I want the business to grow but I did not want to build a new facility every five years. Since I expect to add 50 positions over the next three to five years, I needed to make sure there was room to expand.
Geis was able to place our offices and equipment in areas that allow for expansion without upsetting the workflow. When the time comes to expand, I already know where we'll place the first phase.
If you are a business owner, I know you're thinking about the cost of a consultant. It cost us less than $8,000 to use one for this project. The cost of change orders can be expensive if changes are made once the project is started; it is more efficient to have a working model before starting.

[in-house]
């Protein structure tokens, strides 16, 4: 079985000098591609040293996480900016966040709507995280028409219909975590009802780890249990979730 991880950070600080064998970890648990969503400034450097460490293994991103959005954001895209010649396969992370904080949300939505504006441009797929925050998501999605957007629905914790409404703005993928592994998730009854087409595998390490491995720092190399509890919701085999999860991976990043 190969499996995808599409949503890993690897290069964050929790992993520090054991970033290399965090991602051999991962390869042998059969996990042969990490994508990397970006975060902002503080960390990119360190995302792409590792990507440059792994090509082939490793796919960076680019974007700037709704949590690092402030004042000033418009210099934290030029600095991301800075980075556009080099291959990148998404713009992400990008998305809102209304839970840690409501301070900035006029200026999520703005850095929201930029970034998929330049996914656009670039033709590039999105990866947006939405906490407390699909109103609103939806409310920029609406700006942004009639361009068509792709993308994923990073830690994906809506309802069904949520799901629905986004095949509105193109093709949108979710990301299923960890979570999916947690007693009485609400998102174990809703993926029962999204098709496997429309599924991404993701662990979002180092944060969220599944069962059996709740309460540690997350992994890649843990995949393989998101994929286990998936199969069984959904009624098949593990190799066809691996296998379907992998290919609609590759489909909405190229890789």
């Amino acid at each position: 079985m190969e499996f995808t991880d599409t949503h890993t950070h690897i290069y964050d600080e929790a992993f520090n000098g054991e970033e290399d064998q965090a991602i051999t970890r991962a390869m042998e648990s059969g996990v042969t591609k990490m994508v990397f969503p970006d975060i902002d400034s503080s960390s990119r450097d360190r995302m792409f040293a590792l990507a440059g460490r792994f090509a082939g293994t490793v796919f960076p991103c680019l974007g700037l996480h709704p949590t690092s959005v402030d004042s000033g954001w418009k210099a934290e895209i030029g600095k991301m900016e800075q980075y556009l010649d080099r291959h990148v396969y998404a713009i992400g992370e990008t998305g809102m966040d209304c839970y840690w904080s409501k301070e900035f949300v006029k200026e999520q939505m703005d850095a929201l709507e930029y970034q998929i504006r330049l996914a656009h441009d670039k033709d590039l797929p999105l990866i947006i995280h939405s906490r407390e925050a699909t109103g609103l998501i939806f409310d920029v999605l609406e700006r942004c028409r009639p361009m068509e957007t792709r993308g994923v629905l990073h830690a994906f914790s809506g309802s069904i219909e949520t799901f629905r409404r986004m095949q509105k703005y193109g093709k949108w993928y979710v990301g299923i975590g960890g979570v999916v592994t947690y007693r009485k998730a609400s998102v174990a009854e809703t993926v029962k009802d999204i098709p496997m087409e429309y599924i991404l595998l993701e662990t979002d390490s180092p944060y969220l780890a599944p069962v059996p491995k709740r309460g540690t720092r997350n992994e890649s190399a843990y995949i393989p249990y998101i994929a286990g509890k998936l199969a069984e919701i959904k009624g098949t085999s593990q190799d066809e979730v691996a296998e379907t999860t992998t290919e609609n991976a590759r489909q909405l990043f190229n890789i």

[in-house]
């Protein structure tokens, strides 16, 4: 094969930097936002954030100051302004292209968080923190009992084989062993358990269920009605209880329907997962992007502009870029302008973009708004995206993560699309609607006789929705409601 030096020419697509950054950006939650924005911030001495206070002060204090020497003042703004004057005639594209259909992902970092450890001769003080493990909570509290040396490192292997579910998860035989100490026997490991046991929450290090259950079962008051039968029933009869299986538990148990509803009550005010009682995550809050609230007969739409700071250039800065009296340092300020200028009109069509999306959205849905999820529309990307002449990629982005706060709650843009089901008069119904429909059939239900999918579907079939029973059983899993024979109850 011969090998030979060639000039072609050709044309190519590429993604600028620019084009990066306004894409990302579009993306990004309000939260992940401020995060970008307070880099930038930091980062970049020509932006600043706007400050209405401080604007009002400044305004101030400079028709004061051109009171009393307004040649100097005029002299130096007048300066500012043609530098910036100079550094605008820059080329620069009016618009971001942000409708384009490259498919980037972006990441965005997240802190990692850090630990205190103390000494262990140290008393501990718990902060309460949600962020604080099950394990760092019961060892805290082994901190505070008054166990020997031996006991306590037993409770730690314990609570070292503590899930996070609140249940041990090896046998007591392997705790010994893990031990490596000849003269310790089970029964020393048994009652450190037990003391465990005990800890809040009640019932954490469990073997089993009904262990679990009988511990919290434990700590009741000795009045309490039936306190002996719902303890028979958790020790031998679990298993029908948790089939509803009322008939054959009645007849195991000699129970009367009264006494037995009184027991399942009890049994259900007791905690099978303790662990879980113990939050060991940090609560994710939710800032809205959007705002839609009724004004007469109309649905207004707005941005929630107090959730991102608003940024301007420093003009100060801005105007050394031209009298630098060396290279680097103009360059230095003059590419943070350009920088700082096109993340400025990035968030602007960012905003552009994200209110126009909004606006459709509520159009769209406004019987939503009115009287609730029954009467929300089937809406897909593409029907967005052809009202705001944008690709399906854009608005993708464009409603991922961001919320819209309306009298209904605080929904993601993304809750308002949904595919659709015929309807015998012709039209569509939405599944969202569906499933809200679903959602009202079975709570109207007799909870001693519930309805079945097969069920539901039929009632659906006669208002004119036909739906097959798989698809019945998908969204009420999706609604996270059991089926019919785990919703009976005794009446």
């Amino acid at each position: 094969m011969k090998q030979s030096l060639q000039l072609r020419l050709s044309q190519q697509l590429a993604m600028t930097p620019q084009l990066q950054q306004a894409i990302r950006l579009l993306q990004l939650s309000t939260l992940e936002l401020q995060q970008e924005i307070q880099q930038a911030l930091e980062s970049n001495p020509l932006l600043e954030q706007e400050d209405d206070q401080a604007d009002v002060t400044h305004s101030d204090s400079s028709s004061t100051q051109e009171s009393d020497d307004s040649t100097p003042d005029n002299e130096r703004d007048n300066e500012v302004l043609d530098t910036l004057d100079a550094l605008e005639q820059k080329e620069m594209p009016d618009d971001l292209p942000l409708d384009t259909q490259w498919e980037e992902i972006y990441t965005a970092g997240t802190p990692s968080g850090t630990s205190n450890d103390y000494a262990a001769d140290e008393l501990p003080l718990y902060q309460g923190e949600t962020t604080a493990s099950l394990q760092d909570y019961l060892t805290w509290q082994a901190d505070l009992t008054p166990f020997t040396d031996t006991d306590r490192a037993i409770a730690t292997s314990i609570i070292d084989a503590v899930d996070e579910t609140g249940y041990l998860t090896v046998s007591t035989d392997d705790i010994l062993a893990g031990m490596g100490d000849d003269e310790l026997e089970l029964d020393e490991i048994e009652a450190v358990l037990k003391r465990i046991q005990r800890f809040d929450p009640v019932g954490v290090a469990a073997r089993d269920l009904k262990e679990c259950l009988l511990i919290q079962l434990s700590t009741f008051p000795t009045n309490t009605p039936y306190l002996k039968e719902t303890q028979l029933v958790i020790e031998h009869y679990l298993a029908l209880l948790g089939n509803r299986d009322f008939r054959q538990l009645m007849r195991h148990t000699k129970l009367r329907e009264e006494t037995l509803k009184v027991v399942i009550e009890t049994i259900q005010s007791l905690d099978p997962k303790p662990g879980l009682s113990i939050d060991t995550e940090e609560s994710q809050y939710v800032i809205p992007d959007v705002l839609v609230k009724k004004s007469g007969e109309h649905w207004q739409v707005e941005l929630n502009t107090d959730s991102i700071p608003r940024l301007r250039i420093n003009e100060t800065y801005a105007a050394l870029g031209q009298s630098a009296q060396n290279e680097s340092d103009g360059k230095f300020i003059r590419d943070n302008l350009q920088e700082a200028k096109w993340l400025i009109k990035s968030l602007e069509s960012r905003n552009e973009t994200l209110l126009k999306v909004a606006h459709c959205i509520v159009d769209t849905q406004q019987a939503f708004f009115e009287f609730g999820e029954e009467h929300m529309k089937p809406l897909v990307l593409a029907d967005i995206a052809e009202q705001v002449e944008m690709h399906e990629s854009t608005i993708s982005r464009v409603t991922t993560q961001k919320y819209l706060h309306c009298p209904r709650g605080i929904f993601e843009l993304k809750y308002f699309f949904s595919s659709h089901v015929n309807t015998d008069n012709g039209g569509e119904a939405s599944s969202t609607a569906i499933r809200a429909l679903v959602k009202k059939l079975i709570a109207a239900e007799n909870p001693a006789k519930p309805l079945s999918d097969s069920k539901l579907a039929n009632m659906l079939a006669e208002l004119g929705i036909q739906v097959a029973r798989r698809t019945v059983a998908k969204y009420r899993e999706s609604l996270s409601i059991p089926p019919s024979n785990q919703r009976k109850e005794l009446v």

The advantage of having consultants who are experts in your industry is that they bring the experience of others to your project. This type of consultant can share the successes and failures that he or she has witnessed. I firmly believe that working with a consultant increased my company's productivity 10 percent.
I also believe that if companies can design a useful and efficient building, they will get back the cost of the consultant many times over the original investment. Jim Hopkins is president of Hopkins Printing, a 24-year-old Columbus-based commercial printing firm. He can be reached at 509-1080 or firstname.lastname@example.org.
The standard included new workplace regulations and practices to curb the incidence of musculoskeletal disorders, primarily in the back, shoulders, neck and wrists of workers. Unions and workers groups applauded the standard, but many lawmakers and business groups claimed it would place another unfunded economic burden on businesses.